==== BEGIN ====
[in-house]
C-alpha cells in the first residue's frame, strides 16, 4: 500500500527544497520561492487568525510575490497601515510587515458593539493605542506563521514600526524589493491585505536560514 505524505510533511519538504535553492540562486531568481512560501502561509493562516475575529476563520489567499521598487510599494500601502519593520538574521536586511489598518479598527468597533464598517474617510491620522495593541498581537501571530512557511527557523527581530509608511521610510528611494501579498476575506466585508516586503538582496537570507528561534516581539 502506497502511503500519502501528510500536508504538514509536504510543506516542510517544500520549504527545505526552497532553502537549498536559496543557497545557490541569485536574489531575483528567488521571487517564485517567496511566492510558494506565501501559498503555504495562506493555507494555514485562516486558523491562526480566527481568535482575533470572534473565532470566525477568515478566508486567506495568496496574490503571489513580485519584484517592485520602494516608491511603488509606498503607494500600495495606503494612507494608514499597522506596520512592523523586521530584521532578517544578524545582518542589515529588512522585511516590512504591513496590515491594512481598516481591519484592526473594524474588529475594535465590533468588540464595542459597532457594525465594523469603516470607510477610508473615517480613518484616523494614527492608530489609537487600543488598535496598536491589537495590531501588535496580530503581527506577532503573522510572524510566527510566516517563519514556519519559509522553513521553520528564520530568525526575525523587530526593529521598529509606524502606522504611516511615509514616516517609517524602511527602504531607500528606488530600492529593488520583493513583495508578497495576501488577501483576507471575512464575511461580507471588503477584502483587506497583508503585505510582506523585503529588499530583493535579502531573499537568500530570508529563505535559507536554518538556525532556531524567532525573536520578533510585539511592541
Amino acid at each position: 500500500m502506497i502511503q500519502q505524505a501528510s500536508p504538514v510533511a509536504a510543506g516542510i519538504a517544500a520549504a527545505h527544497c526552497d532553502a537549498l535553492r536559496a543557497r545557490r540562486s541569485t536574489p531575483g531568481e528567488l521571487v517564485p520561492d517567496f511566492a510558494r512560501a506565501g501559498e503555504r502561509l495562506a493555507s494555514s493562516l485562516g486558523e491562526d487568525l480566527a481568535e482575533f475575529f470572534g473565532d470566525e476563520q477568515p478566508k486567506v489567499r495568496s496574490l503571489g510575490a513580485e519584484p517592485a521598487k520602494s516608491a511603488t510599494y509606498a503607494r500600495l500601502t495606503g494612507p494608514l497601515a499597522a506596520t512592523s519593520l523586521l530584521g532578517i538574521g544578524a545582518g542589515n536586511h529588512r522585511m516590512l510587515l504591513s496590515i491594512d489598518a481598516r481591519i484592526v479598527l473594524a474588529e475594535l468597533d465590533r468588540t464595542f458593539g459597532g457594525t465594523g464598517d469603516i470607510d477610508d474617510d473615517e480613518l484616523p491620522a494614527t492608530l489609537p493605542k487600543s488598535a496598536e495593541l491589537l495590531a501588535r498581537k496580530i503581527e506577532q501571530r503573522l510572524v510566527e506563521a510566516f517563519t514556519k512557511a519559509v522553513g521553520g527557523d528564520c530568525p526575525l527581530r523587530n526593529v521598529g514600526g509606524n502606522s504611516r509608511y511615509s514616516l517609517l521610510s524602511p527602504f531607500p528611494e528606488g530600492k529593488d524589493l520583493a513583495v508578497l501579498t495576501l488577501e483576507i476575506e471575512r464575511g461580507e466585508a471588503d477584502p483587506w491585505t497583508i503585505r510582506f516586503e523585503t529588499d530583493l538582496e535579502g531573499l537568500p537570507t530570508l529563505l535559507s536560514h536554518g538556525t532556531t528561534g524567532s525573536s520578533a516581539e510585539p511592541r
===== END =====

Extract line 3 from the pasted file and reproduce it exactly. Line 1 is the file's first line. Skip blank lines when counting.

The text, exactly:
Amino acid at each position: 500500500m502506497i502511503q500519502q505524505a501528510s500536508p504538514v510533511a509536504a510543506g516542510i519538504a517544500a520549504a527545505h527544497c526552497d532553502a537549498l535553492r536559496a543557497r545557490r540562486s541569485t536574489p531575483g531568481e528567488l521571487v517564485p520561492d517567496f511566492a510558494r512560501a506565501g501559498e503555504r502561509l495562506a493555507s494555514s493562516l485562516g486558523e491562526d487568525l480566527a481568535e482575533f475575529f470572534g473565532d470566525e476563520q477568515p478566508k486567506v489567499r495568496s496574490l503571489g510575490a513580485e519584484p517592485a521598487k520602494s516608491a511603488t510599494y509606498a503607494r500600495l500601502t495606503g494612507p494608514l497601515a499597522a506596520t512592523s519593520l523586521l530584521g532578517i538574521g544578524a545582518g542589515n536586511h529588512r522585511m516590512l510587515l504591513s496590515i491594512d489598518a481598516r481591519i484592526v479598527l473594524a474588529e475594535l468597533d465590533r468588540t464595542f458593539g459597532g457594525t465594523g464598517d469603516i470607510d477610508d474617510d473615517e480613518l484616523p491620522a494614527t492608530l489609537p493605542k487600543s488598535a496598536e495593541l491589537l495590531a501588535r498581537k496580530i503581527e506577532q501571530r503573522l510572524v510566527e506563521a510566516f517563519t514556519k512557511a519559509v522553513g521553520g527557523d528564520c530568525p526575525l527581530r523587530n526593529v521598529g514600526g509606524n502606522s504611516r509608511y511615509s514616516l517609517l521610510s524602511p527602504f531607500p528611494e528606488g530600492k529593488d524589493l520583493a513583495v508578497l501579498t495576501l488577501e483576507i476575506e471575512r464575511g461580507e466585508a471588503d477584502p483587506w491585505t497583508i503585505r510582506f516586503e523585503t529588499d530583493l538582496e535579502g531573499l537568500p537570507t530570508l529563505l535559507s536560514h536554518g538556525t532556531t528561534g524567532s525573536s520578533a516581539e510585539p511592541r